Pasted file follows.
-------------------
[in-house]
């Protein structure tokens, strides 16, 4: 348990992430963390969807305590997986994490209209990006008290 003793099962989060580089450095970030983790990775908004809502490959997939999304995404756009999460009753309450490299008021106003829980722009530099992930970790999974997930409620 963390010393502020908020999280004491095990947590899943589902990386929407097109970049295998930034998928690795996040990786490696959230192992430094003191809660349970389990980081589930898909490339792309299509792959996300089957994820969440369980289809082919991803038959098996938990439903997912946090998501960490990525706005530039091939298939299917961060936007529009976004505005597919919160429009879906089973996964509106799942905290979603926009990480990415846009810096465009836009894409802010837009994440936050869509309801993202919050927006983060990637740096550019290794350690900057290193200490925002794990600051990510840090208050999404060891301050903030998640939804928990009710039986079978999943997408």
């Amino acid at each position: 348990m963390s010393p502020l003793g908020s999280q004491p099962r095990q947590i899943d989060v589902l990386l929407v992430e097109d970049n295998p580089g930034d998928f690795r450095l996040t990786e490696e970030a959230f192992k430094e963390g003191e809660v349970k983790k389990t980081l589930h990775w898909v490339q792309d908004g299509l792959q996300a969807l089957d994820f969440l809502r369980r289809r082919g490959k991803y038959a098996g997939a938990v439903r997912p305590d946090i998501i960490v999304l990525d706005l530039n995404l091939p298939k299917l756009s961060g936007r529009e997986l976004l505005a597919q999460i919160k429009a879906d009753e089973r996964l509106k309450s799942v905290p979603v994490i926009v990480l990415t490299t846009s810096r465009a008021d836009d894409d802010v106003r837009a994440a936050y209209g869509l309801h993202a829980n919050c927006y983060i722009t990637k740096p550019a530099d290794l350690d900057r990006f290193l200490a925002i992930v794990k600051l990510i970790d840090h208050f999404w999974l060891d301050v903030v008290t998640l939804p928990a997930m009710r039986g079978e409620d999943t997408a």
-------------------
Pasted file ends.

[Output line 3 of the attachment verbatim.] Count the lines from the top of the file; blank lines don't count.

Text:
């Amino acid at each position: 348990m963390s010393p502020l003793g908020s999280q004491p099962r095990q947590i899943d989060v589902l990386l929407v992430e097109d970049n295998p580089g930034d998928f690795r450095l996040t990786e490696e970030a959230f192992k430094e963390g003191e809660v349970k983790k389990t980081l589930h990775w898909v490339q792309d908004g299509l792959q996300a969807l089957d994820f969440l809502r369980r289809r082919g490959k991803y038959a098996g997939a938990v439903r997912p305590d946090i998501i960490v999304l990525d706005l530039n995404l091939p298939k299917l756009s961060g936007r529009e997986l976004l505005a597919q999460i919160k429009a879906d009753e089973r996964l509106k309450s799942v905290p979603v994490i926009v990480l990415t490299t846009s810096r465009a008021d836009d894409d802010v106003r837009a994440a936050y209209g869509l309801h993202a829980n919050c927006y983060i722009t990637k740096p550019a530099d290794l350690d900057r990006f290193l200490a925002i992930v794990k600051l990510i970790d840090h208050f999404w999974l060891d301050v903030v008290t998640l939804p928990a997930m009710r039986g079978e409620d999943t997408a």